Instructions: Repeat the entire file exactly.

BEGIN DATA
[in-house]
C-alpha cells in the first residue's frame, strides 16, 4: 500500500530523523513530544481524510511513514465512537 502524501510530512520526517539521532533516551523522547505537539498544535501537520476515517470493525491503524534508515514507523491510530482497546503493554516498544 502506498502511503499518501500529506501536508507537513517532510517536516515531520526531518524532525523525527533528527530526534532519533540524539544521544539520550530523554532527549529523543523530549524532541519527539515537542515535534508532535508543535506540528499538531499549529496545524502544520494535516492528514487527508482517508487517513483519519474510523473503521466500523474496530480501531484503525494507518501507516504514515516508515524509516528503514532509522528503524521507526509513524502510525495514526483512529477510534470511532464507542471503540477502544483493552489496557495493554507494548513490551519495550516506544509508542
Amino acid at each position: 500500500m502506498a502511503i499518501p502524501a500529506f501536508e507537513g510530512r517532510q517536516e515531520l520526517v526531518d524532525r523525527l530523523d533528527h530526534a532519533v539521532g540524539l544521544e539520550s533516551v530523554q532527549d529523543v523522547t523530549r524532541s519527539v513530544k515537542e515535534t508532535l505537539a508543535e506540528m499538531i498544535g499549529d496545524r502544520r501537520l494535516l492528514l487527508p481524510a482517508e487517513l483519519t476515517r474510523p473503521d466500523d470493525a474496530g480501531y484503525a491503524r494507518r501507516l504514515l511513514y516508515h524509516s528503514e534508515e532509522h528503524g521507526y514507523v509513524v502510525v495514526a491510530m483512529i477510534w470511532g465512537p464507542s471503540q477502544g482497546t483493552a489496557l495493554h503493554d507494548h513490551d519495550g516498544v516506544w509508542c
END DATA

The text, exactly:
[in-house]
C-alpha cells in the first residue's frame, strides 16, 4: 500500500530523523513530544481524510511513514465512537 502524501510530512520526517539521532533516551523522547505537539498544535501537520476515517470493525491503524534508515514507523491510530482497546503493554516498544 502506498502511503499518501500529506501536508507537513517532510517536516515531520526531518524532525523525527533528527530526534532519533540524539544521544539520550530523554532527549529523543523530549524532541519527539515537542515535534508532535508543535506540528499538531499549529496545524502544520494535516492528514487527508482517508487517513483519519474510523473503521466500523474496530480501531484503525494507518501507516504514515516508515524509516528503514532509522528503524521507526509513524502510525495514526483512529477510534470511532464507542471503540477502544483493552489496557495493554507494548513490551519495550516506544509508542
Amino acid at each position: 500500500m502506498a502511503i499518501p502524501a500529506f501536508e507537513g510530512r517532510q517536516e515531520l520526517v526531518d524532525r523525527l530523523d533528527h530526534a532519533v539521532g540524539l544521544e539520550s533516551v530523554q532527549d529523543v523522547t523530549r524532541s519527539v513530544k515537542e515535534t508532535l505537539a508543535e506540528m499538531i498544535g499549529d496545524r502544520r501537520l494535516l492528514l487527508p481524510a482517508e487517513l483519519t476515517r474510523p473503521d466500523d470493525a474496530g480501531y484503525a491503524r494507518r501507516l504514515l511513514y516508515h524509516s528503514e534508515e532509522h528503524g521507526y514507523v509513524v502510525v495514526a491510530m483512529i477510534w470511532g465512537p464507542s471503540q477502544g482497546t483493552a489496557l495493554h503493554d507494548h513490551d519495550g516498544v516506544w509508542c